Jeff Cavins writes about this in his tremendous book “My Life on the Rock.” He points out the need to, first and foremost, give that simple message to those who have not yet accepted Christianity and/or who need a fresh and vital commitment to our Lord. Otherwise becoming Catholic alone will not be effective in bringing that person to salvation. Neither, he goes on to say, is it enough to point someone to personal repentance of sin and faith in Christ without then giving them the tools to live the Christian life, and those tools and graces are indeed to be found in the Sacramental life and the Liturgy. But particularly with adults the first order of business is to bring that person to the understanding that they need Christ, and this is something Pope Francis, as well as Benedict and Blessed John Paul II, have often emphasized in their teachings and writings.
So which comes first, conversion or baptism? Theologians have been grappling with this for hundreds of years, and again I would defer to my many brother and sister Catholic apologists and to official Church teaching to answer that one. And I would once more point out that God, according to the Catechism of the Catholic Church and Sacred Scripture, uses the Sacraments to bring us grace but is “not bound by the Sacraments” (see CCC #1257). We all know of exceptions such as the good thief who, literally in His last moments of life and breath, fully repented and was then guaranteed salvation by Christ Jesus Himself. But that was never God’s best for him. Nor for us. My real point here is that neither are to be neglected, nor do either guarantee heaven to us. But let us not separate that which God has joined together, as the Sacred Scripture speaks of in regard to human marriage but which also, as the bride of Christ, applies fully and totally to each and every believer in Him. Baptism is the normative, not the exception. And it is appropriate to speak of our salvation experience as beginning there. Just do not think it ends there, nor that praying some obscure prayer when you were 3 or 4 years of age guarantees somehow that you are “forever saved.” One view contracepts the Gospel—the other aborts it totally. Neither are an especially good choice to make if you wish to meet and live with the King of Kings and Lord of Lords one day. True salvation is indeed by faith—and that faith is first and foremost expressed and in fact imparted to us in the holy waters of baptism. But true salvation never ends there, and is a lifelong process of remaining in a state of sanctifying grace. Jesus said it best when He solemnly told His followers, “he who endures to the end shall be saved” (Matthew 24:13, RSV, CE). Let us therefore quit contracepting—whether in the physical or spiritual realms. Neither are God’s intent for us. And both matter.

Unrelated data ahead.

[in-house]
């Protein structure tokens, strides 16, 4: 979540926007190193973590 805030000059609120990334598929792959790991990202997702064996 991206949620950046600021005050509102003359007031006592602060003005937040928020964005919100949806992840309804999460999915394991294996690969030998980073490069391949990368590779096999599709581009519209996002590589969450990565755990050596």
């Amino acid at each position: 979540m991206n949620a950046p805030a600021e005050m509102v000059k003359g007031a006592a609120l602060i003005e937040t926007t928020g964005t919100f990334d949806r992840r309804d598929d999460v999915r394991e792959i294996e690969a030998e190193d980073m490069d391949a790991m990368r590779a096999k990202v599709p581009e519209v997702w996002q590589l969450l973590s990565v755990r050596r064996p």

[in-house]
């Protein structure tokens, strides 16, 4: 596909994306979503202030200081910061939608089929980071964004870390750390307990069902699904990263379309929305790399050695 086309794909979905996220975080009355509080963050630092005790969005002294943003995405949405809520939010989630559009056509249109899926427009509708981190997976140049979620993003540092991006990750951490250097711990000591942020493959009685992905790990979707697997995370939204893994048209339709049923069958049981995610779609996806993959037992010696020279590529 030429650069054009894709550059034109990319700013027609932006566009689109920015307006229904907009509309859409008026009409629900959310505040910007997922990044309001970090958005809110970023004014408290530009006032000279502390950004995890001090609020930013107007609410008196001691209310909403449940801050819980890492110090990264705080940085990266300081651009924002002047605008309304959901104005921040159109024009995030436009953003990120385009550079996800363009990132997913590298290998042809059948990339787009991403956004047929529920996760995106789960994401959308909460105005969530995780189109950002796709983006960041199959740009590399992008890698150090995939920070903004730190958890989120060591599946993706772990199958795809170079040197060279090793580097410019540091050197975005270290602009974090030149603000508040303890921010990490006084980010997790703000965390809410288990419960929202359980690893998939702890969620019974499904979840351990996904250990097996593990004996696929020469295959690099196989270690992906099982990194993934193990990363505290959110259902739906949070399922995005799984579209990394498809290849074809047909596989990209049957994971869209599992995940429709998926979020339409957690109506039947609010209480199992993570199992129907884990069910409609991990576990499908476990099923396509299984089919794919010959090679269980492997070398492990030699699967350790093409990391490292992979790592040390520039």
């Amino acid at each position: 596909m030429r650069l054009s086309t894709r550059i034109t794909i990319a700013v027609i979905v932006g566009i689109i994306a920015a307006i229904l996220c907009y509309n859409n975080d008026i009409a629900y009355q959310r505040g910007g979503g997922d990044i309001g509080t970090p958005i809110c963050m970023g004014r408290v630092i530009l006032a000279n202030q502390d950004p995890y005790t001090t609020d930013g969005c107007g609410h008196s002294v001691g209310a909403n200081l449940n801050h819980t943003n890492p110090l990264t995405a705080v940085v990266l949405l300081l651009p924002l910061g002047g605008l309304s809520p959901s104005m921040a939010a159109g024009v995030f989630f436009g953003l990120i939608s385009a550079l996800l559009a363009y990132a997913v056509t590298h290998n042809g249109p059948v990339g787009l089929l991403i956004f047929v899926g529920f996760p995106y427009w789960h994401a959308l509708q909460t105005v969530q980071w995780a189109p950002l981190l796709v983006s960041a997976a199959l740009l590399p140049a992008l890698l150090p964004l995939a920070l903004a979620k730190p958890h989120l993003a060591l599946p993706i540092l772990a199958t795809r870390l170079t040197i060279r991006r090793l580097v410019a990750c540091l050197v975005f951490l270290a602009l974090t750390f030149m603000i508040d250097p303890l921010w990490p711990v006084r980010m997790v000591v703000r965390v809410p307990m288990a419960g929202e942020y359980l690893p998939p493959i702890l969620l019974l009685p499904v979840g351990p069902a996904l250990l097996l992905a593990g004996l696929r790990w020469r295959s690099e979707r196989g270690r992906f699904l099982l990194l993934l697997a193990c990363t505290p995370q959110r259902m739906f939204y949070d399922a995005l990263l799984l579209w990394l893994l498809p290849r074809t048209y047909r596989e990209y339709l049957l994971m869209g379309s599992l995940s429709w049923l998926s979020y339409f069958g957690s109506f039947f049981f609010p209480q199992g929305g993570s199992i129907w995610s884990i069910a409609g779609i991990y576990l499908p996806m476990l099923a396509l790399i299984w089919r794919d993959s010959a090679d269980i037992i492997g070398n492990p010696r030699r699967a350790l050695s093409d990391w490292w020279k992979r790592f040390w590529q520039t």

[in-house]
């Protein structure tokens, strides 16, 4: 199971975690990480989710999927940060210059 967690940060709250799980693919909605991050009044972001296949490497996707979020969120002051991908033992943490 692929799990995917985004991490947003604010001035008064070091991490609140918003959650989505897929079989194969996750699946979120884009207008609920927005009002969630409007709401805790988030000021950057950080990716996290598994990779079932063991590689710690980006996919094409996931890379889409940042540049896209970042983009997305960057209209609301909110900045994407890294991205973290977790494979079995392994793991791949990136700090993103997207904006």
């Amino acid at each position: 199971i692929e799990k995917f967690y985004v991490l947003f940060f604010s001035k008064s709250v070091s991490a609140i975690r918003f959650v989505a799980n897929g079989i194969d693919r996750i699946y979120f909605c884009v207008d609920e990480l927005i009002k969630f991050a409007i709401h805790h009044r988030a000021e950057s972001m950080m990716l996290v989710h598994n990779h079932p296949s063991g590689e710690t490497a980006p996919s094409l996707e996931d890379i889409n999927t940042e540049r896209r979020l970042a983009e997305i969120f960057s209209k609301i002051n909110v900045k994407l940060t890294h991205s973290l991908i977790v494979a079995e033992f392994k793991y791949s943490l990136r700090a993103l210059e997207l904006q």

There are many reasons why I returned to Roman Catholicism, the Christianity of my childhood, after many years away. I cannot pinpoint any one of them totally as “the key” which opened that rusty lock within me, but suffice it to say that I was more surprised than anyone else when it finally happened in the fall of 2005. Today though, I would like to present just one of the pieces to that puzzle in more detail, both as part of my ongoing discussion on Catholicism and its place in my life today and to give perhaps more detail and insight into my life at that time as well. Some of what I share here is very personal, but I would ask you to bear with me and know that this article is neither an attack on the actively LGBT community nor a promotion of it. It is simply what happened to me on my “journey of rediscovery.”
First of all, and foremost in this writing, I would wish to say loudly and clearly that I accept and am not in any way at war with my identity as a same-sex attracted man. I say that because it is often suggested, or at least subtly implied, that anyone who chooses lifetime celibacy over being sexually active is somehow being oppressed by the archaic traditions of an out of touch Church or set of societal rules. And that may well be true in some cases, in fact I would be the first to suggest so. But this article is about me, not others, and my own reasons for choosing a lifestyle of permanent singleness.